Seven Reasons TK Maxx is the Damn Best

Because TK Maxx is more than a department store - it's a way of life.
  1. The colour coordinated array of toiletries, which is amongst the most satisfying features in my life right now. Alas, the display is mainly hand soap and lotion, but nevertheless, it's an aesthetic I appreciate.
  2. Home accessories are also organised by colour, a somewhat sanative experience thanks to the gentle gradient of the glass vases and candles on display. You can also find an ample selection of artificial plants like these cacti and flower pots for around £3.99-£12.99.
  3. The insane assortment of designer handbags available for a fraction of the RRP - YOU GUESSED IT, ALSO ARRANGED ACCORDING TO COLOUR. Luckily, I stumbled across this Valentino cutie (below left) for £29.99 reduced from £100 (!!!!!!!!!!!) and this Karl Largerfeld holdall (below right) for £99.99 down from £199.99.
  4. The high-end bargains aren't just restricted to clothing and accessories, oh no. Expect to find Calvin Klein underwear sets for almost half the RRP, bed sheets by designers such as DKNY, discounted luxury kitchen and bathroom essentials and every travel 'necessity' you could possibly think of.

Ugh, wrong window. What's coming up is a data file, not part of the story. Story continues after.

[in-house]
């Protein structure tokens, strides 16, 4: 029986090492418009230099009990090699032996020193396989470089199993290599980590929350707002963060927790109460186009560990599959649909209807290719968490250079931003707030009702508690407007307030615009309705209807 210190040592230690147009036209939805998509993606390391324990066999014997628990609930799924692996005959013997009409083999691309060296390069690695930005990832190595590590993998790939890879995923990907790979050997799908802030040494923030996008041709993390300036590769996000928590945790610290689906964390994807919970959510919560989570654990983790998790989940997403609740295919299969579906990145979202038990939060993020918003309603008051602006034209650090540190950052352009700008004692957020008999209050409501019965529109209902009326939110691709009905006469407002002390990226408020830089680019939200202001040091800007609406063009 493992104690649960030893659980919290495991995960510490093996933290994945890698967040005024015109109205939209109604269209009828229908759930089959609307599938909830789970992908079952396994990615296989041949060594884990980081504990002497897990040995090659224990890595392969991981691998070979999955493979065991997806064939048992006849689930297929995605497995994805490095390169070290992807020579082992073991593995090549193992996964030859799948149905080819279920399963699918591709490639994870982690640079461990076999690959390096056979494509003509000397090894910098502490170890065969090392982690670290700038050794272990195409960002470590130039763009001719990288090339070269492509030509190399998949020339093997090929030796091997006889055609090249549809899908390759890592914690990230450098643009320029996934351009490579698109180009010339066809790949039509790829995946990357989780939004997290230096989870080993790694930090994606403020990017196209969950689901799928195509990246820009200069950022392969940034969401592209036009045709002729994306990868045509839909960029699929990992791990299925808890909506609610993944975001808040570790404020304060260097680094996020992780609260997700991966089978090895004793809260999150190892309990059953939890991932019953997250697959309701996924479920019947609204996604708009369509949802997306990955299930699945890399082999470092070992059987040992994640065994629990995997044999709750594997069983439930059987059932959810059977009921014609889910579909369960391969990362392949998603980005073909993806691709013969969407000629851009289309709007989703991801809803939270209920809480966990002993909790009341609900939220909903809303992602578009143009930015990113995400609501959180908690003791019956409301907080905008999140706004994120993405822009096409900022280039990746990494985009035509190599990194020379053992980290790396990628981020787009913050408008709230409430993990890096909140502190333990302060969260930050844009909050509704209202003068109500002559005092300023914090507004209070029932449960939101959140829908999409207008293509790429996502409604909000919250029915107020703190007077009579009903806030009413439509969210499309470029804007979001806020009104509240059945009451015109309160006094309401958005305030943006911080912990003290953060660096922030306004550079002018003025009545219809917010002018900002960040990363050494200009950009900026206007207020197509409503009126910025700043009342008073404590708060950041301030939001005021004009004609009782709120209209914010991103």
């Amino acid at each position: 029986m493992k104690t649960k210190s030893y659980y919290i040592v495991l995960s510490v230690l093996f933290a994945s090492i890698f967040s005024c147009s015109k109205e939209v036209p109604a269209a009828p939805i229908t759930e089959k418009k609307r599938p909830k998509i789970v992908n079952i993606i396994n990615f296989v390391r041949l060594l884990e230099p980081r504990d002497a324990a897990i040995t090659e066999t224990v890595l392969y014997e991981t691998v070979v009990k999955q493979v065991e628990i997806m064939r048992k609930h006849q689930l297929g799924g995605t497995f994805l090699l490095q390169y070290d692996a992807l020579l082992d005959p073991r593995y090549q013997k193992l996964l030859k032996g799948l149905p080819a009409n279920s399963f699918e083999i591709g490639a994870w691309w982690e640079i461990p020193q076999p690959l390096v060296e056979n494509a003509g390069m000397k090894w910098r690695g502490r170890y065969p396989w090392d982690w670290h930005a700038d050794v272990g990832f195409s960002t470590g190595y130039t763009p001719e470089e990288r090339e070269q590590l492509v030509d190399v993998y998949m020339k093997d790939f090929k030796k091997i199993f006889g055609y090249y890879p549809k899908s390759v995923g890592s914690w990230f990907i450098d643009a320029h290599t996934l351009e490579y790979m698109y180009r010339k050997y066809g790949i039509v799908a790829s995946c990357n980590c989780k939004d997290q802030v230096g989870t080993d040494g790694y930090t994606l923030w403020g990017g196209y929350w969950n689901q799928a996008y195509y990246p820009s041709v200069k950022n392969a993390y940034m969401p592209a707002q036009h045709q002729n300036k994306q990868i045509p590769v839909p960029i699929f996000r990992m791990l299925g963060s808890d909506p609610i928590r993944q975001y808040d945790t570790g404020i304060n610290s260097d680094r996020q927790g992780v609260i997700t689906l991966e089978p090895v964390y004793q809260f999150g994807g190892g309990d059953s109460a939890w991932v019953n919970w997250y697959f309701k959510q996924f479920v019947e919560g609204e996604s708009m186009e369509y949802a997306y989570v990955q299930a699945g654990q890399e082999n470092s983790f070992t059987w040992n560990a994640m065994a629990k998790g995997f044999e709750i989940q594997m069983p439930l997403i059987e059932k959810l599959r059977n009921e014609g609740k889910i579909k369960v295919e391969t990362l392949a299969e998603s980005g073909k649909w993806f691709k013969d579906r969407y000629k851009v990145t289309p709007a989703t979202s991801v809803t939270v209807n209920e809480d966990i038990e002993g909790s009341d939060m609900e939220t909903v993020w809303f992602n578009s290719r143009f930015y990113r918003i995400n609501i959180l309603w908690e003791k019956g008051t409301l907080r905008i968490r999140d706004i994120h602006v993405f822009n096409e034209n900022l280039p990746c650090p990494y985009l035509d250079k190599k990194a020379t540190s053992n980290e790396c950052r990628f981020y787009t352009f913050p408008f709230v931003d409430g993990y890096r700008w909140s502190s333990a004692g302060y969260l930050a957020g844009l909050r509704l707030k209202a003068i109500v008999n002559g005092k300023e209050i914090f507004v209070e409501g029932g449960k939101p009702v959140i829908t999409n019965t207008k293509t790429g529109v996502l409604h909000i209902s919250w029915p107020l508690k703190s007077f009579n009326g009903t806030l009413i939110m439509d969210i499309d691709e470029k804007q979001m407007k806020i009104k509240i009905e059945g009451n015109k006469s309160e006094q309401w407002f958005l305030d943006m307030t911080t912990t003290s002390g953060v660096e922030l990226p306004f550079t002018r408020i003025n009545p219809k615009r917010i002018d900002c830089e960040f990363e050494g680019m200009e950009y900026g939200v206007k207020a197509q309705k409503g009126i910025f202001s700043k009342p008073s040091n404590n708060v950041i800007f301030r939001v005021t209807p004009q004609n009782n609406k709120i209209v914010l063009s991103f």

5. Every style, shape, size and colour of shoe you can imagine, likewise for a breathtaking bargain. These pointed flats (below left) were a steal at £24.99 and I wear them almost everyday, and these £24.99 monk shoes (below right) were a staple piece in my wardrobe until I reluctantly threw them away recently because of a dastardly rip at the heel.
  6. A glorious range of Florentine leather-bound notebooks tucked away in the book section, surpassing Paperchase and Waterstones at an average price of £5.99.
  7. The most bizarre and random range of sweets, chocolate, pasta and condiments outside of a continental market. I've personally never dared to try them, because the contents are usually smashed to smithereens or the packaging has been tampered with, but I suppose that adds to the brand's homely charm.

Popular Posts